In October, the U.S. Department of Health and Human Services issued the federal government's first-ever comprehensive guidelines on physical activity. The chair of the writing group that drafted the Physical Activity Guidelines for Americans is David Buchner, a Shahid and Ann Carlson Khan Professor in Applied Health Sciences at the University of Illinois. Buchner is the former chief of the physical activity and health branch of the Centers for Disease Control and Prevention's Division of Nutrition and Physical Activity. He recently joined the College of Applied Health Sciences to direct a master of public health program that will be offered starting next fall. He was interviewed by News Bureau writer Melissa Mitchell.
What are some of the key recommendations included in the guidelines?
No. 1, Children and adolescents aged 6-17 years should accumulate one hour or more of physical activity daily. The one hour of activity should be mostly aerobic. Youth should include vigorous-intensity activity in this one hour on at least three days a week. They should also do muscle-strengthening activities at least three days a week and bone-strengthening activities at least three days a week.
No. 2, adults should do aerobic activity and muscle strengthening activity each week. They can do a minimum of two hours and 30 minutes of moderate-intensity aerobic activity, such as brisk walking, ballroom dancing, or general gardening. Or, they can do at least one hour and 15 minutes a week of vigorous-intensity activity like jogging and aerobic dancing. Or adults can choose combinations of moderate- and vigorous-intensity activity. Aerobic activity should be performed in episodes of at least 10 minutes, and preferably spread throughout the week. Muscle-strengthening activities have unique health benefits and should be done on two or more days each week.
No. 3, for both children and adults, greater amounts of physical activity have greater health benefits. For additional and more extensive health benefits, adults should increase their aerobic physical activity to the equivalent of five hours a week of moderate-intensity activity. Even more benefits accrue from amounts above 300 minutes.
No. 4, when people cannot do 150 minutes of moderate-intensity aerobic activity a week because of chronic conditions, they should be as physically active as their abilities and conditions allow, and avoid an inactive lifestyle.
Considering that various organizations have issued their own guidelines in the past, some of these recommendations sound familiar.
What was the impetus behind the issuance of government-sanctioned guidelines?
The guidelines represent the first major review of the science on benefits of physical activity in more than a decade.
The government decided to issue the guidelines because of conclusive evidence of the importance of physical activity to the health of Americans. Unlike many previous guidelines, the new guidelines are comprehensive in scope, addressing physical activity in children, youth, adults, older adults, people with chronic conditions, people with disabilities and pregnant women.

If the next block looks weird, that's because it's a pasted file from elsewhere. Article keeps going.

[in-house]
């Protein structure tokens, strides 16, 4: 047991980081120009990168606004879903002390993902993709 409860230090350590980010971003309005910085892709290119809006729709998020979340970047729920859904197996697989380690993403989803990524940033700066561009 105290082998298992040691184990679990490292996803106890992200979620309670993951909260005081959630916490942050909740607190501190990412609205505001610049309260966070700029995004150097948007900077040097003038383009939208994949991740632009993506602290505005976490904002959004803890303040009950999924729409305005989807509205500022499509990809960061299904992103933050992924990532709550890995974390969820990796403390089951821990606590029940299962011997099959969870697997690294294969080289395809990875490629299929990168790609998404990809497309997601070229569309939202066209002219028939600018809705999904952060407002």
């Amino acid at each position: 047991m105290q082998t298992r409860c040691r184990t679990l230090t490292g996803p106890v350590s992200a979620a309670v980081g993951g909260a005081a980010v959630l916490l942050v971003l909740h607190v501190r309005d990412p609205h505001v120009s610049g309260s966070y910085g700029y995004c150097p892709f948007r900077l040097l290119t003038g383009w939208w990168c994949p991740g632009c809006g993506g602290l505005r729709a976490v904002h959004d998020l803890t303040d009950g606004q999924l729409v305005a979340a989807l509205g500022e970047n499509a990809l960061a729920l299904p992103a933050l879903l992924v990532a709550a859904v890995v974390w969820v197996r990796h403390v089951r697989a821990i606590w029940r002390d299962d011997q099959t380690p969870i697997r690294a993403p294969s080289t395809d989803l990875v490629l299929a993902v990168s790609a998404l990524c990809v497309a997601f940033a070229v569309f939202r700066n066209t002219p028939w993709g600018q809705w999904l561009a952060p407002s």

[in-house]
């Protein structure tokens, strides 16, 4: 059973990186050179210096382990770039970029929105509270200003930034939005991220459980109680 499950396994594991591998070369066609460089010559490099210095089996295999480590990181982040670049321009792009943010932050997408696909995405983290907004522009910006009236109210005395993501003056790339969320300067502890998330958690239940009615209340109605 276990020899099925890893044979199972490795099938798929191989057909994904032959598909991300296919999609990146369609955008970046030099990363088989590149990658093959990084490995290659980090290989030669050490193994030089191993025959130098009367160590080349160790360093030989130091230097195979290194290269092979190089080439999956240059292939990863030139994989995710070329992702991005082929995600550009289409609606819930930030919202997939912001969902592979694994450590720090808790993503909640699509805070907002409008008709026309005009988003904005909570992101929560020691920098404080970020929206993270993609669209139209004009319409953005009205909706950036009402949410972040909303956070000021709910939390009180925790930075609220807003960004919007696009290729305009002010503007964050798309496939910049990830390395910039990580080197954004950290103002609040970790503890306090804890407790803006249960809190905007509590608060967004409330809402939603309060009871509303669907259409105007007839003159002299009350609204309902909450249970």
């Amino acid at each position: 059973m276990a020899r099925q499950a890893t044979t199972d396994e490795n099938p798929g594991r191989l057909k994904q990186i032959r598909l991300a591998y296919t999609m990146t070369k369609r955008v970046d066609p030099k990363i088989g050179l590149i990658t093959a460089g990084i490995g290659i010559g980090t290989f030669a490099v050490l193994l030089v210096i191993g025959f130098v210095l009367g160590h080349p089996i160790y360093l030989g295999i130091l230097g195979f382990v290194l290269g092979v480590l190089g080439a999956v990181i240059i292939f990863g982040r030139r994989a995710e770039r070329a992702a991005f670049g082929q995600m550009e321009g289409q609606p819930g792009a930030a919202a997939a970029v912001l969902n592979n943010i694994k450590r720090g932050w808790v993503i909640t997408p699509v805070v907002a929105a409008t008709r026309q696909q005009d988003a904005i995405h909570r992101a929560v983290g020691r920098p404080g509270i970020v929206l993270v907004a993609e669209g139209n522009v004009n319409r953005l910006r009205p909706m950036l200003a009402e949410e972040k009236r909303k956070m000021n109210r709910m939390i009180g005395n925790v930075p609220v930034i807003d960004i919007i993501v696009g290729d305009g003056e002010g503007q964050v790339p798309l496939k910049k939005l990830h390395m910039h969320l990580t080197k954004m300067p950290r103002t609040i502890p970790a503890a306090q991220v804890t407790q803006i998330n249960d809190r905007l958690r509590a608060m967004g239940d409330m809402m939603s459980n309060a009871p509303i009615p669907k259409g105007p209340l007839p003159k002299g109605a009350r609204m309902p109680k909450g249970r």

Do these guidelines depart in any way from those issued previously?
The new guidelines allow greater flexibility. One can do vigorous activity instead of moderate intensity, or a combination of both. A person has the choice of doing all the activity on a few days each week (preferably three or more). The guidelines about weight control also allow more flexibility, and there is more information about injury prevention.
What are some specific health benefits that result from maintaining activity levels recommended in the guidelines?
The health benefits of regular physical activity are remarkable. People who engage in regular physical activity have lower risk of early death, coronary heart disease, stroke, high blood pressure, adverse blood lipid profile, type 2 diabetes, breast cancer, colon cancer, obesity and depression. Regularly active older adults have lower risk of dementia and fall injuries. Only a few lifestyle choices have as large an effect on health as physical activity. It's remarkable that people who are physically active for approximately seven hours a week have a 40 percent lower risk of dying early than those who are active for less than a half hour a week.
As Americans begin to hear more about the guidelines, will the Department of Health and Human Services offer follow-up measures to increase awareness or help people adopt a more active lifestyle?
HHS realized that guidelines are necessary, but not sufficient, for helping people adopt a more active lifestyle. Therefore, HHS has developed a strategy for increasing awareness of the new guidelines that relies a great deal on partnerships. You can visit the Health and Human Services Web site to find more resources.
Many people seem to understand that being physically active is critical to health, but have difficulty making changes that stick. What are some strategies to overcome that?
Fundamental to success is choosing to do activities you enjoy. To be successful in doing these activities regularly, people must figure out strategies. Here are a few that have helped me:
- Build social support for physical activity by doing it with friends - for example, making appointments with friends to go for a walk or run together.
- Live in a community where it is easy to be physically active - where one can safely walk and bike on streets, and with good access to physical-activity friendly parks.
- Keep a log book or diary of your physical activity.
- Sign up for a community event such as a foot race or a charity walk.